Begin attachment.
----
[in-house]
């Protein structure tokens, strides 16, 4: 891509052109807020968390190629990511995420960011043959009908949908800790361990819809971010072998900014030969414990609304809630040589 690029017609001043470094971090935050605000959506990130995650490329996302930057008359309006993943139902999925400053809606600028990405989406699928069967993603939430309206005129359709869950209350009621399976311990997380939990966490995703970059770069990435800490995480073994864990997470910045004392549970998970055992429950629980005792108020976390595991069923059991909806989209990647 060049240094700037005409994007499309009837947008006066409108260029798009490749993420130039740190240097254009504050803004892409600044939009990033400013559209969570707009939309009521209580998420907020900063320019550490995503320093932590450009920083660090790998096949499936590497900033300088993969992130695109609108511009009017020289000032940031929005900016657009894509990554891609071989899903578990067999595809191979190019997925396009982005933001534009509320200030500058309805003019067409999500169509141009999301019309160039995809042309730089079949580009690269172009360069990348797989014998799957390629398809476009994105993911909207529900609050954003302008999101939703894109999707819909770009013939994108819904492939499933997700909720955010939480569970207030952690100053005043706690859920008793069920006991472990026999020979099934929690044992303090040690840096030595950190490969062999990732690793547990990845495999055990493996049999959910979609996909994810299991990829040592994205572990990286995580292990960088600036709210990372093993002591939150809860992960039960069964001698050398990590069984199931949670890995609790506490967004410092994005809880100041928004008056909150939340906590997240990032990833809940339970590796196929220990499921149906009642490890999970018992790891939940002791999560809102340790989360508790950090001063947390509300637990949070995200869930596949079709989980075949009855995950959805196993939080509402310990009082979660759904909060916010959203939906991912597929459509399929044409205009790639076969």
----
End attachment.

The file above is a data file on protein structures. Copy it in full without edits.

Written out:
[in-house]
């Protein structure tokens, strides 16, 4: 891509052109807020968390190629990511995420960011043959009908949908800790361990819809971010072998900014030969414990609304809630040589 690029017609001043470094971090935050605000959506990130995650490329996302930057008359309006993943139902999925400053809606600028990405989406699928069967993603939430309206005129359709869950209350009621399976311990997380939990966490995703970059770069990435800490995480073994864990997470910045004392549970998970055992429950629980005792108020976390595991069923059991909806989209990647 060049240094700037005409994007499309009837947008006066409108260029798009490749993420130039740190240097254009504050803004892409600044939009990033400013559209969570707009939309009521209580998420907020900063320019550490995503320093932590450009920083660090790998096949499936590497900033300088993969992130695109609108511009009017020289000032940031929005900016657009894509990554891609071989899903578990067999595809191979190019997925396009982005933001534009509320200030500058309805003019067409999500169509141009999301019309160039995809042309730089079949580009690269172009360069990348797989014998799957390629398809476009994105993911909207529900609050954003302008999101939703894109999707819909770009013939994108819904492939499933997700909720955010939480569970207030952690100053005043706690859920008793069920006991472990026999020979099934929690044992303090040690840096030595950190490969062999990732690793547990990845495999055990493996049999959910979609996909994810299991990829040592994205572990990286995580292990960088600036709210990372093993002591939150809860992960039960069964001698050398990590069984199931949670890995609790506490967004410092994005809880100041928004008056909150939340906590997240990032990833809940339970590796196929220990499921149906009642490890999970018992790891939940002791999560809102340790989360508790950090001063947390509300637990949070995200869930596949079709989980075949009855995950959805196993939080509402310990009082979660759904909060916010959203939906991912597929459509399929044409205009790639076969």